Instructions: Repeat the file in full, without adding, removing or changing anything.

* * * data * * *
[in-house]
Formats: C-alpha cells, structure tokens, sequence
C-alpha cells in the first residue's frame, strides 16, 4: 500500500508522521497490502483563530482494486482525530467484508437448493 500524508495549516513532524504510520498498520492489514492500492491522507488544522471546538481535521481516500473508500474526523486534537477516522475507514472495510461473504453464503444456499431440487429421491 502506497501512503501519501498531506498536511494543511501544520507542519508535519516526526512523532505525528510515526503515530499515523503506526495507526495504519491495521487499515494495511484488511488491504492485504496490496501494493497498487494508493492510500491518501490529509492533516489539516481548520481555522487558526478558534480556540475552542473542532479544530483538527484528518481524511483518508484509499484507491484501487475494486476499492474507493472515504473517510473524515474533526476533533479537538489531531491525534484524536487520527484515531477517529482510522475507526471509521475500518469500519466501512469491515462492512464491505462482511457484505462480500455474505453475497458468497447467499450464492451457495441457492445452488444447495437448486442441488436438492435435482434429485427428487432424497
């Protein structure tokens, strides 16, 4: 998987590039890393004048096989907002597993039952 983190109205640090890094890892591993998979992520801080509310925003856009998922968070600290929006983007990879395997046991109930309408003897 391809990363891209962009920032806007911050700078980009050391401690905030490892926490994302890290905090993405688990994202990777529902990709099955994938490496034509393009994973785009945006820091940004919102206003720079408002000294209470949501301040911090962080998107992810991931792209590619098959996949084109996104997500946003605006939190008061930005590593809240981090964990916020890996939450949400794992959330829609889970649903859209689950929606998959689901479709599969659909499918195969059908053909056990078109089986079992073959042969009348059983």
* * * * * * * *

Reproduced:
[in-house]
Formats: C-alpha cells, structure tokens, sequence
C-alpha cells in the first residue's frame, strides 16, 4: 500500500508522521497490502483563530482494486482525530467484508437448493 500524508495549516513532524504510520498498520492489514492500492491522507488544522471546538481535521481516500473508500474526523486534537477516522475507514472495510461473504453464503444456499431440487429421491 502506497501512503501519501498531506498536511494543511501544520507542519508535519516526526512523532505525528510515526503515530499515523503506526495507526495504519491495521487499515494495511484488511488491504492485504496490496501494493497498487494508493492510500491518501490529509492533516489539516481548520481555522487558526478558534480556540475552542473542532479544530483538527484528518481524511483518508484509499484507491484501487475494486476499492474507493472515504473517510473524515474533526476533533479537538489531531491525534484524536487520527484515531477517529482510522475507526471509521475500518469500519466501512469491515462492512464491505462482511457484505462480500455474505453475497458468497447467499450464492451457495441457492445452488444447495437448486442441488436438492435435482434429485427428487432424497
């Protein structure tokens, strides 16, 4: 998987590039890393004048096989907002597993039952 983190109205640090890094890892591993998979992520801080509310925003856009998922968070600290929006983007990879395997046991109930309408003897 391809990363891209962009920032806007911050700078980009050391401690905030490892926490994302890290905090993405688990994202990777529902990709099955994938490496034509393009994973785009945006820091940004919102206003720079408002000294209470949501301040911090962080998107992810991931792209590619098959996949084109996104997500946003605006939190008061930005590593809240981090964990916020890996939450949400794992959330829609889970649903859209689950929606998959689901479709599969659909499918195969059908053909056990078109089986079992073959042969009348059983």